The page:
Wednesday, 27 December 2006

The glamour of the giallo

One of the recurring environments of the giallo film is the fashion house or model agency. First seen in the seminal Blood and Black Lace, it also occurs in the likes of A Hatchet for the Honeymoon, The Case of the Bloody Iris, The Crimes of the Black Cat, The Red Queen Kills Seven Times, Strip Nude for Your Killer and Delirium: Photos of Gioia.

To this we could also add the model protagonists of Death Walks at Midnight – where the name of Susan Scott's character, Valentina, intertextually conjures up images of Crepax's fashion photographer heroine; Scott herself playing a character with this occupation in Death Carries a CaneDeath Steps in the Dark and – admittedly considerably more marginally – The Bird with the Crystal Plumage.

While there are obvious reasons for this apparent genre fixation, in the form of showcasing beautiful women and clothes – the latter of course now also contributing massively to the retro and camp appeal for many fans – there is, I think, something more than it.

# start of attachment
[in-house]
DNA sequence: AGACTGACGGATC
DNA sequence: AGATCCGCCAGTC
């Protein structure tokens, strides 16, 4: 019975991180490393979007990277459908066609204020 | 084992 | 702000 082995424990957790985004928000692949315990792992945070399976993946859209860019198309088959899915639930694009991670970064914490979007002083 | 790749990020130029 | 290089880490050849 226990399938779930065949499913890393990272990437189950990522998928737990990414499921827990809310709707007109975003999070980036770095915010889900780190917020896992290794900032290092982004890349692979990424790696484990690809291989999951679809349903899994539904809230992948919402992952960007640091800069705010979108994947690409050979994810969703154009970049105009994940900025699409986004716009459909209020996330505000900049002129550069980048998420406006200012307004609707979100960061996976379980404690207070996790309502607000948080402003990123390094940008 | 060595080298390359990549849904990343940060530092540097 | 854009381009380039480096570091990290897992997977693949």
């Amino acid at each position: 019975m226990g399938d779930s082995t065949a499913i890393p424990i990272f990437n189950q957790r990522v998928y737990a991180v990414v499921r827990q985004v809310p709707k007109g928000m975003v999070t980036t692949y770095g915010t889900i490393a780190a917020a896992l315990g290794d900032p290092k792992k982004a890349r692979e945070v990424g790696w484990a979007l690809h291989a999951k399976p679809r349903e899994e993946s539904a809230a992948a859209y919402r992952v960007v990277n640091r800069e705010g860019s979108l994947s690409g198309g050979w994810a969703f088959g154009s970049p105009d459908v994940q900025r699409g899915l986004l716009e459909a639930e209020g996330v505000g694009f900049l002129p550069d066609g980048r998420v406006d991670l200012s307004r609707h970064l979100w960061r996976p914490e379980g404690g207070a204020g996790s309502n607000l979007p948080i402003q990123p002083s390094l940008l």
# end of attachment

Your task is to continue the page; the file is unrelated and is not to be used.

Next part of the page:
Specifically, this fascination is to do with the way in which the giallo characteristically exhibits a more general concern with the what lies behind these attractive surfaces of the world, with what happens when they are penetrated by the assassin's blade or the investigator's (equally penetrating) gaze.

I am thinking of the dirty secrets of The House of Cristian's habitues that are gradually exposed as the bodycount rises; the “red sign of madness” that only the viewer is party to beneath John Harrington's charming fa├žade; the horribly scarred body that motivates The Crimes of the Black Cat's killer against beauty; or the backstreet abortions arranged by the some of the Strip Nude model agency's inhabitants that compel its Killer to seek revenge.

In each case, that is, the double meaning of glamour as something magical or illusory comes into play, allowing the better film-makers to offer commentary on a society of the spectacle or signifiers without referents, and the spectator to gain a certain sadistic glee from the knowledge that a “red telephone” is as sure to succeed a “white” one as a hangover is to follow too much J&B...

1 comment:

Anonymous said...

Excellent thoughts. I would add that the recurrent use of models/photographers/agencies in Italian thrillers may have to do with the act of starring/spying/watching, in itself an essential element of the genre. In the cheapest/typically Italian scenario, these topoi are useful shortcuts to display beautiful women and naked scenes. But, in case of the best titles, let's not underestimate the relevance of stage sets/clothes/hairstyle/interior design in contributing to the charm of the viewing experience. The best Italian thrillers are also and - quite possibly - foremost, excercises in style.